Mr Maduro, 56, has faced calls to step aside in favour of 35-year-old political rival Juan Guaido, with US President Donald Trump turning the screw as he backed younger man who took a public oath to serve as interim president of the South American country on January 23. Since receiving Mr Trump’s support, Mr Guaido’s authority has been recognised by 50 countries, including many neighbouring nations as well as the European Union. But Mr Maduro, who has served as President since 2013, and who was controversially reelected last year amid widespread claims of voter fraud, said the nation “must prepare to defend its sovereignty, territorial integrity and independence” as he declared a round of military exercises at Guaicaipuro Fort in Miranda State.
He posted pictures on Twitter showing large crowds of men wearing military fatigues, as well as others showing him inspecting weapons against a backdrop of cheering soldiers.
Venezuela’s military announced it had started conducting exercises to “reinforce the country’s defensive capacity”.
Mr Maduro described the drills, which are scheduled to finish on Friday, as the “most important’ in the country’s history and would become the largest it had ever held.
Venezuela has been in turmoil for for several years, with rocketing inflation rendering its currency, the Bolivar, practically worthless.
The UN estimates there will be 5.3 million Venezuelan refugees and migrants by the end of 2019.
Mr Maduro has rejected humanitarian aid as a US ploy to intervene in Venezuela, and the authorities have consequently blocked humanitarian aid from entering the country from neighbouring Colombia, a move Mr Guaido has described as “a crime against humanity”.
He added: “There are people responsible for this and the regime should know it.”
Claiming the people responsible were “almost genocidal”, he called for a march on Tuesday in memory of the 40 people who are estimated to have been killed since the start of disturbances against Mr Maduro’s rule on January 21.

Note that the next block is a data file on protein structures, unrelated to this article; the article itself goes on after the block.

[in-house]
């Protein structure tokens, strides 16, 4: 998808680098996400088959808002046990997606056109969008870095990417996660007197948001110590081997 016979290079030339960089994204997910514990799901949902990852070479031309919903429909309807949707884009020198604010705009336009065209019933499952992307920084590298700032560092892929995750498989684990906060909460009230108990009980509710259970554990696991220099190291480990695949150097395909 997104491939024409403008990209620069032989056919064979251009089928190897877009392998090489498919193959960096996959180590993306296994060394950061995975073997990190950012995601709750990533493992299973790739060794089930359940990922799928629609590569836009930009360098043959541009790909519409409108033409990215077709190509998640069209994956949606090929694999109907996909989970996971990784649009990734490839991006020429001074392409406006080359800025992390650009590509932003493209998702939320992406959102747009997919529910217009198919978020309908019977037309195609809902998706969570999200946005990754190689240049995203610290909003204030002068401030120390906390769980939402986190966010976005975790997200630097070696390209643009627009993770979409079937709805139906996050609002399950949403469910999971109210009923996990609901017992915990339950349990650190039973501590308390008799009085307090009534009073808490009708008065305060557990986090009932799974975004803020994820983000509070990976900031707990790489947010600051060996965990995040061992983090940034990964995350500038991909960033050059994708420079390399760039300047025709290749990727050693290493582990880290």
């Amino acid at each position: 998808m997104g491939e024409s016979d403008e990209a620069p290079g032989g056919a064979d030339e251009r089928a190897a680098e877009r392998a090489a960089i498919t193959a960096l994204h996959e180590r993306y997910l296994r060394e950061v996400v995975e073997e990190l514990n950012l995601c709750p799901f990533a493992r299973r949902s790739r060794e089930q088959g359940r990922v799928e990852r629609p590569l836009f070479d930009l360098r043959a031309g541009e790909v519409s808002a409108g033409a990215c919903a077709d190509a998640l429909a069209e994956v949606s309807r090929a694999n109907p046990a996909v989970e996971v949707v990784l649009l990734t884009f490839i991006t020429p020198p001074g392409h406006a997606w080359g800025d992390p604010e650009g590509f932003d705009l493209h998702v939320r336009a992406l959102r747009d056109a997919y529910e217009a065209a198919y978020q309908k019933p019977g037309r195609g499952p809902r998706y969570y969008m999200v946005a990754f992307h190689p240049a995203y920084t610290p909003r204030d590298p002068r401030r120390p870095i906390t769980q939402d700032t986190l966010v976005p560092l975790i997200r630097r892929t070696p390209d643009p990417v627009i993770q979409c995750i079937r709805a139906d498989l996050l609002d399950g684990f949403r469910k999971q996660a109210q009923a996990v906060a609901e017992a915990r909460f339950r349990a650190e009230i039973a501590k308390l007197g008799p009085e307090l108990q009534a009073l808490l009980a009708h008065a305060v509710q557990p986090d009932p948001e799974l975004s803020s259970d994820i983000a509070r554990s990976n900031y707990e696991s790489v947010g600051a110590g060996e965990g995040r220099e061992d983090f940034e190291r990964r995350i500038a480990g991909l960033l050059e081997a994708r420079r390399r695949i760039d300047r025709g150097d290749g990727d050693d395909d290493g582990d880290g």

He has also ruled out negotiations with Mr Maduro, vowing to do “whatever necessary” to “stop the usurpation” of power and “save lives”.
Mr Guaido has offered amnesty to any members of the armed forces who abandon Mr Maduro’s – but the military leadership remain loyal to the President, publicly at least.
In a joint analysis published by the UK-based International Institute for Strategic Studies on January 25, Amanda Lapo, research analyst for defence and military analysis and Antonio Sampaio, research associate for conflict, security and development, said Mr Guaido’s chances of ousting his rival depended on internal factors, specifically his ability to win the backing of military commanders.
Their report states: “It is the response of Venezuela’s military to this move that matters most now and upon which the opposition’s hopes of a transition of power now rest.”
This offer may be attractive to the lower and middle ranks of the armed forces who are feeling the impact of Venezuela’s economic and social crisis.
“But the top echelons of the armed forces continue to reap the rewards of their close association with Maduro’s regime, through access to both state resources and oil revenues, ensuring their desire to maintain the status quo and their loyalty to the government.”
Nevertheless, they added: “The clear regional shift against Maduro has provided energy and political backing to the opposition.
“If it can use this momentum to gain the support of Venezuela’s military, it will have a decisive advantage.”